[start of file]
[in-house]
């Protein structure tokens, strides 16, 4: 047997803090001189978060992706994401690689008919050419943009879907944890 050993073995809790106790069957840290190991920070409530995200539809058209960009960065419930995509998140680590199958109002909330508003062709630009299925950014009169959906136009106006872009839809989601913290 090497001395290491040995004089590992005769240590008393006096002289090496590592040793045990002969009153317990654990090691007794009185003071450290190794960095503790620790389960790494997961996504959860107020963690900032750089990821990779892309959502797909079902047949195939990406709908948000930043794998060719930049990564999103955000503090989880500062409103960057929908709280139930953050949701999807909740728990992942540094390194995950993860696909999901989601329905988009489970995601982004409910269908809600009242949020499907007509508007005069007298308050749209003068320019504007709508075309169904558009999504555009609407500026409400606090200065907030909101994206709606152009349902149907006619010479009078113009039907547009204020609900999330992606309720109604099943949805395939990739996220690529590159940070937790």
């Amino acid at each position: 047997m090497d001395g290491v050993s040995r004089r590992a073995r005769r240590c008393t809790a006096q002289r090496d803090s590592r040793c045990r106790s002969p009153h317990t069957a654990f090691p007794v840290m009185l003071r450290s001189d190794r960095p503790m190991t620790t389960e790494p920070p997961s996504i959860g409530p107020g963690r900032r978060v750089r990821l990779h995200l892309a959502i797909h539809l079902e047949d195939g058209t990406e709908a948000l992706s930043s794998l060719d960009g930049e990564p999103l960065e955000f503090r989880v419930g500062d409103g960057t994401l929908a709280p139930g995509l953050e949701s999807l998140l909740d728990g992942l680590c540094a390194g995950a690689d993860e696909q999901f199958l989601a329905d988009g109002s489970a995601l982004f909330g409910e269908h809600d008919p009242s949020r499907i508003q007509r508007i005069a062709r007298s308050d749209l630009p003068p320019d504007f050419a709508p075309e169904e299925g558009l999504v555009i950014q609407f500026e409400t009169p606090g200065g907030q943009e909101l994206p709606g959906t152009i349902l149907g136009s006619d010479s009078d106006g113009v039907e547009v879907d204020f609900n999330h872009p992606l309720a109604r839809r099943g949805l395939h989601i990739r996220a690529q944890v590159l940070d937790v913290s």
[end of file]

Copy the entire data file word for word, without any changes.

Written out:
[in-house]
């Protein structure tokens, strides 16, 4: 047997803090001189978060992706994401690689008919050419943009879907944890 050993073995809790106790069957840290190991920070409530995200539809058209960009960065419930995509998140680590199958109002909330508003062709630009299925950014009169959906136009106006872009839809989601913290 090497001395290491040995004089590992005769240590008393006096002289090496590592040793045990002969009153317990654990090691007794009185003071450290190794960095503790620790389960790494997961996504959860107020963690900032750089990821990779892309959502797909079902047949195939990406709908948000930043794998060719930049990564999103955000503090989880500062409103960057929908709280139930953050949701999807909740728990992942540094390194995950993860696909999901989601329905988009489970995601982004409910269908809600009242949020499907007509508007005069007298308050749209003068320019504007709508075309169904558009999504555009609407500026409400606090200065907030909101994206709606152009349902149907006619010479009078113009039907547009204020609900999330992606309720109604099943949805395939990739996220690529590159940070937790």
């Amino acid at each position: 047997m090497d001395g290491v050993s040995r004089r590992a073995r005769r240590c008393t809790a006096q002289r090496d803090s590592r040793c045990r106790s002969p009153h317990t069957a654990f090691p007794v840290m009185l003071r450290s001189d190794r960095p503790m190991t620790t389960e790494p920070p997961s996504i959860g409530p107020g963690r900032r978060v750089r990821l990779h995200l892309a959502i797909h539809l079902e047949d195939g058209t990406e709908a948000l992706s930043s794998l060719d960009g930049e990564p999103l960065e955000f503090r989880v419930g500062d409103g960057t994401l929908a709280p139930g995509l953050e949701s999807l998140l909740d728990g992942l680590c540094a390194g995950a690689d993860e696909q999901f199958l989601a329905d988009g109002s489970a995601l982004f909330g409910e269908h809600d008919p009242s949020r499907i508003q007509r508007i005069a062709r007298s308050d749209l630009p003068p320019d504007f050419a709508p075309e169904e299925g558009l999504v555009i950014q609407f500026e409400t009169p606090g200065g907030q943009e909101l994206p709606g959906t152009i349902l149907g136009s006619d010479s009078d106006g113009v039907e547009v879907d204020f609900n999330h872009p992606l309720a109604r839809r099943g949805l395939h989601i990739r996220a690529q944890v590159l940070d937790v913290s």